There goes the romance
(Article by Kimberly Lankford from Your Money Magazine, February 2005)
Budgets | Make a date to talk about money this Valentine's Day.
Want to do something really special this February 14? Open a bottle of wine, light some candles, and have a tête-a-tête ... about your finances. At first blush, financial planning might not seem to fit in Cupid's quiver. But considering that quarreling over money is one of the biggest causes of marital discord, a once-a-year "money date" can be refreshingly romantic.
"Financial dates are a great way for couples to set priorities, build trust and increase marital bliss," says Jennifer Openshaw, CEO of FamilyFN, a Los Angeles company that provides financial advice. "Probably the biggest mistake couples make is not talking about money. It's really about setting aside time so you can both plan for your hopes and dreams."
Following Openshaw's advice has paid off for Janet and Jim Fender, a Chicago-area couple in their mid forties who had their first financial date about three years ago. "Before that, we always fought about money," says Janet. "I would be afraid to put the bills in the bill box."
The primary conflict: He's a saver. She's a spender. They knew they shared similar goals -- they both want to save for retirement and set aside money for home improvements, vacations and other more immediate expenses. But only after focusing on the cost of reaching those goals did Janet appreciate Jim's penchant for saving. Now, she's on board and they're saving more.
Even if you and your partner already work well together as a financial team, it's helpful to discuss your goals and your progress toward achieving them. Ginita Wall, director of the Women's Institute for Financial Education, in San Diego, likens the discussion to a corporation's annual board meeting. After all, she says, you are "the board of directors of your marriage."
Like the Fenders, many couples assume they have similar goals but have never articulated a strategy for reaching them. "Couples are pretty good at setting vague goals, but they aren't so good at quantifying them," says Wall.
Openshaw says that "one of the best ways to begin the conversation is to ask your partner, 'Where would you like to be in five or ten years?' " For example, would one of you like to quit work to be with the children or go back to school? Focus on the top priorities, and discuss hard numbers and specific dates. "If you don't have a specific savings target and time frame, you don't know how much to set aside each month to achieve it," says Wall.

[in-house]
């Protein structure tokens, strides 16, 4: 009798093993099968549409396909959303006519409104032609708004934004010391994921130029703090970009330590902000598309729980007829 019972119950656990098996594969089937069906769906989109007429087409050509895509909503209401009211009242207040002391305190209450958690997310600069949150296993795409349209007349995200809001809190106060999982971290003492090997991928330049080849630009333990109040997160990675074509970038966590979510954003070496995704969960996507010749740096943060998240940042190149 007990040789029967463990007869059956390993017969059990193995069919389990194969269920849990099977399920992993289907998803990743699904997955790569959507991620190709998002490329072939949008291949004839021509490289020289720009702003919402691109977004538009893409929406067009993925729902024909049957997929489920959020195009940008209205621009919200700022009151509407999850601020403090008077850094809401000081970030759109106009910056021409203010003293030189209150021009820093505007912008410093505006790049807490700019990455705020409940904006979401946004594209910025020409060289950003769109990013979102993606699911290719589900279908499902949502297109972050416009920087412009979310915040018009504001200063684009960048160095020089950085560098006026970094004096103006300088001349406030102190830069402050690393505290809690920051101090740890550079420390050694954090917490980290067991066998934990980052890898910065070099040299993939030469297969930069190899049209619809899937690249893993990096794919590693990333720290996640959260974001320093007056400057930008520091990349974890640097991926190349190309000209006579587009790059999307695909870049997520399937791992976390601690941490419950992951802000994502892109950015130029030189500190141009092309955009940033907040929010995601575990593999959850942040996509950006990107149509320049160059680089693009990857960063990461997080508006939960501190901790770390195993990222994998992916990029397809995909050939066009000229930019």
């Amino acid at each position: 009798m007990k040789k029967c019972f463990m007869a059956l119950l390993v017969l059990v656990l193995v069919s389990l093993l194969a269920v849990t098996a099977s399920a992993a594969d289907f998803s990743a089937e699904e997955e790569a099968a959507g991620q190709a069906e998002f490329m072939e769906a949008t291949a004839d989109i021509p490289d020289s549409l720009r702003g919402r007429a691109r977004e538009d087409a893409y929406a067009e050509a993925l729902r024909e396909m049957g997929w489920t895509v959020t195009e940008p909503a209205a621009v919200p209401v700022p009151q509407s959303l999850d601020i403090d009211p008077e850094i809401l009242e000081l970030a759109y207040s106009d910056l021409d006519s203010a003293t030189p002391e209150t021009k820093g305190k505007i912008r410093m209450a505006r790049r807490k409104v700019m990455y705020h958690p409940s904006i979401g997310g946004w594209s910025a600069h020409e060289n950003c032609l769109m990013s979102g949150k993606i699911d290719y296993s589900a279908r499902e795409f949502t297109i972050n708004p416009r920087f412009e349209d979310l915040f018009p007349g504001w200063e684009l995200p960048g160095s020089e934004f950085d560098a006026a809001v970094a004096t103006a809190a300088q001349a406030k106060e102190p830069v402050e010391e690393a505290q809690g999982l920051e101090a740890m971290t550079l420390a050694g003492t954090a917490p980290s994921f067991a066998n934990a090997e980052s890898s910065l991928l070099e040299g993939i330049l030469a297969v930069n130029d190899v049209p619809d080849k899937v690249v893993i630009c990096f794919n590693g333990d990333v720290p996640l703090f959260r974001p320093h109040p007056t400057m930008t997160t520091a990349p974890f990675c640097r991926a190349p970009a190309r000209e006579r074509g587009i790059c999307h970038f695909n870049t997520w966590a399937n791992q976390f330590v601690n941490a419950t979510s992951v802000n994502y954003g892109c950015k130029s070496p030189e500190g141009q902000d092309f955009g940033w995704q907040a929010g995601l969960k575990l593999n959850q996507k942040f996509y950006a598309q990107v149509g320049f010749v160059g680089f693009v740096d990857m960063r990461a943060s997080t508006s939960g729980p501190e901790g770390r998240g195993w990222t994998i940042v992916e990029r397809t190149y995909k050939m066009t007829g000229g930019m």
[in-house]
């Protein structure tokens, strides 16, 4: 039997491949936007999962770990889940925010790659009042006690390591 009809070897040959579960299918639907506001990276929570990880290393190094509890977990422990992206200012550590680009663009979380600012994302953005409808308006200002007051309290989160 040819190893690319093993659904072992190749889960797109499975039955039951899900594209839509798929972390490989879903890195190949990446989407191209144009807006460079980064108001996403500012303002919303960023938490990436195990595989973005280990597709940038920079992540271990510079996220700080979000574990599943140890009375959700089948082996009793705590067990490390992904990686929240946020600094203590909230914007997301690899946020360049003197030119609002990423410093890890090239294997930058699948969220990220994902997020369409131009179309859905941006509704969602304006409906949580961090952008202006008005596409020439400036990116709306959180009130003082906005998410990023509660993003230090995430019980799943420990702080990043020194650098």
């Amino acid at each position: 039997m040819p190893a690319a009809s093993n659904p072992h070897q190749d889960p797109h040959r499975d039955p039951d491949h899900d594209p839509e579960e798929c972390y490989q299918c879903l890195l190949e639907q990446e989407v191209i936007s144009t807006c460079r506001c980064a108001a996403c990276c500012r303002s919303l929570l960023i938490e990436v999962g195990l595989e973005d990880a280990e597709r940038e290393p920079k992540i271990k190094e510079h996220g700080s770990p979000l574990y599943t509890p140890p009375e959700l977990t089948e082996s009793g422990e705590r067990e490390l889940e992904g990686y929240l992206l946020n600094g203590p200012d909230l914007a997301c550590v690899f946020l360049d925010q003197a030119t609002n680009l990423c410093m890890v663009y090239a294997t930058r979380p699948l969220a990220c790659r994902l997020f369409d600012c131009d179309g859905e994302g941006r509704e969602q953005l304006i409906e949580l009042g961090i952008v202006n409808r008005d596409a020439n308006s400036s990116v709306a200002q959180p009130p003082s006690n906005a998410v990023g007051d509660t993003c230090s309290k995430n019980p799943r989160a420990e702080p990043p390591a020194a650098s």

Plan your spending. You don't need a strict budget, but it helps to review your spending at least once a year. Why not on February 14? "So many people just wing it," says Stephanie Sherman, a financial planner with Prudential in East Hanover, N.J. For help getting started, order a copy of FamilyFN's Quick and Easy Budget Kit at www.freebudgetkit.com through February 15 (there's a $4.95 shipping charge).
Working with a budget was an eye-opener for Janet Fender, whose husband did most of the bill-paying. When she added up everything she wanted to do with the money, "I had us spending more than we even make," she says. That realization forced the couple to set financial priorities. "We ended up putting more into our savings account after that," Janet says.
It's also important to discuss spending rules with your spouse, such as whether you want to consult one another before spending more than a certain amount. "It's setting the foundation to avoid a misunderstanding down the road," says Openshaw. And decide what you might do with extra money that comes in this year, such as a bonus or a tax refund.
A financial date is a good time to review legal documents and investments and have a heart-to-heart talk about what you would do if something were to happen to one of you. Make sure your wills are up to date and that the beneficiary designations on your life-insurance policies and retirement plans are current. Also be certain you have durable powers of attorney and health-care documents designating who can make financial and medical decisions should you become incapacitated, recommends Tracy Craig, an estate-planning attorney with Testa, Hurwitz & Thibeault, in Boston. Make sure that both of you know how to access all of your accounts, especially if you pay bills online.
"Money is a living, breathing tool," says Beth Letson of Bremen, Ind., who used to fight with her husband, Al, about money before having a financial date about a year ago. "If you put it on the back burner, it can get out of hand and bubble over into chaos," Beth says.
Beth, 34, and Al, 42, now talk frequently about money. They're building an emergency fund and saving to send their daughter to Australia. "We really began to see how to approach the subject without attacking each other," says Beth. "Financially, we are better off than we were this time last year."